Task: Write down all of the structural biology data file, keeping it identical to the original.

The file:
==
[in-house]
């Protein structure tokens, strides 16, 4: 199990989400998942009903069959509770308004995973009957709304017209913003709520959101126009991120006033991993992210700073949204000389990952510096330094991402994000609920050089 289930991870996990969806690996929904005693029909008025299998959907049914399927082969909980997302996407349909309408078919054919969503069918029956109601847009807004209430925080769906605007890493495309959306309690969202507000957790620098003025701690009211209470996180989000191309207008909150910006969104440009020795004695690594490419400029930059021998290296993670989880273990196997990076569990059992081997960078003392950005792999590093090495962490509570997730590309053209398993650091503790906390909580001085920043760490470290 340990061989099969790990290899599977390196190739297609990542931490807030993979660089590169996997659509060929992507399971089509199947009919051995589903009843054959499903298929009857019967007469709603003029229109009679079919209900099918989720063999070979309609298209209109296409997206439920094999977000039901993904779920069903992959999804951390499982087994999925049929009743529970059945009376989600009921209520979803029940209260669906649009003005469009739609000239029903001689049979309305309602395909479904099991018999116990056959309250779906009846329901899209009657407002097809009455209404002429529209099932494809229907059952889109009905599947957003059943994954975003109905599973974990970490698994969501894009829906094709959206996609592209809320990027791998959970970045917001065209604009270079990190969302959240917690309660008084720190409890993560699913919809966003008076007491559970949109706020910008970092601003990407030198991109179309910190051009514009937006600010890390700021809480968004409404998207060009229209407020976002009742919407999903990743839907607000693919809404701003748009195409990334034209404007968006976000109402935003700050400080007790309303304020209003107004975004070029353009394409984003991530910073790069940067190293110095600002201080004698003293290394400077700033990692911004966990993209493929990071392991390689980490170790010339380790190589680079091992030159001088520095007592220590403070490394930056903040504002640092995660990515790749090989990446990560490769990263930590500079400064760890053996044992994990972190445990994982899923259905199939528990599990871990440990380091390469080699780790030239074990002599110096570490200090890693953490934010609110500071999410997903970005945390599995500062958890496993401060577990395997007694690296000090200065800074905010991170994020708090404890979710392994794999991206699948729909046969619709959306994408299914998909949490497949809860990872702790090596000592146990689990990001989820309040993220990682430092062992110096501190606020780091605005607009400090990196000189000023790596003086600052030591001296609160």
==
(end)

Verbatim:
[in-house]
């Protein structure tokens, strides 16, 4: 199990989400998942009903069959509770308004995973009957709304017209913003709520959101126009991120006033991993992210700073949204000389990952510096330094991402994000609920050089 289930991870996990969806690996929904005693029909008025299998959907049914399927082969909980997302996407349909309408078919054919969503069918029956109601847009807004209430925080769906605007890493495309959306309690969202507000957790620098003025701690009211209470996180989000191309207008909150910006969104440009020795004695690594490419400029930059021998290296993670989880273990196997990076569990059992081997960078003392950005792999590093090495962490509570997730590309053209398993650091503790906390909580001085920043760490470290 340990061989099969790990290899599977390196190739297609990542931490807030993979660089590169996997659509060929992507399971089509199947009919051995589903009843054959499903298929009857019967007469709603003029229109009679079919209900099918989720063999070979309609298209209109296409997206439920094999977000039901993904779920069903992959999804951390499982087994999925049929009743529970059945009376989600009921209520979803029940209260669906649009003005469009739609000239029903001689049979309305309602395909479904099991018999116990056959309250779906009846329901899209009657407002097809009455209404002429529209099932494809229907059952889109009905599947957003059943994954975003109905599973974990970490698994969501894009829906094709959206996609592209809320990027791998959970970045917001065209604009270079990190969302959240917690309660008084720190409890993560699913919809966003008076007491559970949109706020910008970092601003990407030198991109179309910190051009514009937006600010890390700021809480968004409404998207060009229209407020976002009742919407999903990743839907607000693919809404701003748009195409990334034209404007968006976000109402935003700050400080007790309303304020209003107004975004070029353009394409984003991530910073790069940067190293110095600002201080004698003293290394400077700033990692911004966990993209493929990071392991390689980490170790010339380790190589680079091992030159001088520095007592220590403070490394930056903040504002640092995660990515790749090989990446990560490769990263930590500079400064760890053996044992994990972190445990994982899923259905199939528990599990871990440990380091390469080699780790030239074990002599110096570490200090890693953490934010609110500071999410997903970005945390599995500062958890496993401060577990395997007694690296000090200065800074905010991170994020708090404890979710392994794999991206699948729909046969619709959306994408299914998909949490497949809860990872702790090596000592146990689990990001989820309040993220990682430092062992110096501190606020780091605005607009400090990196000189000023790596003086600052030591001296609160």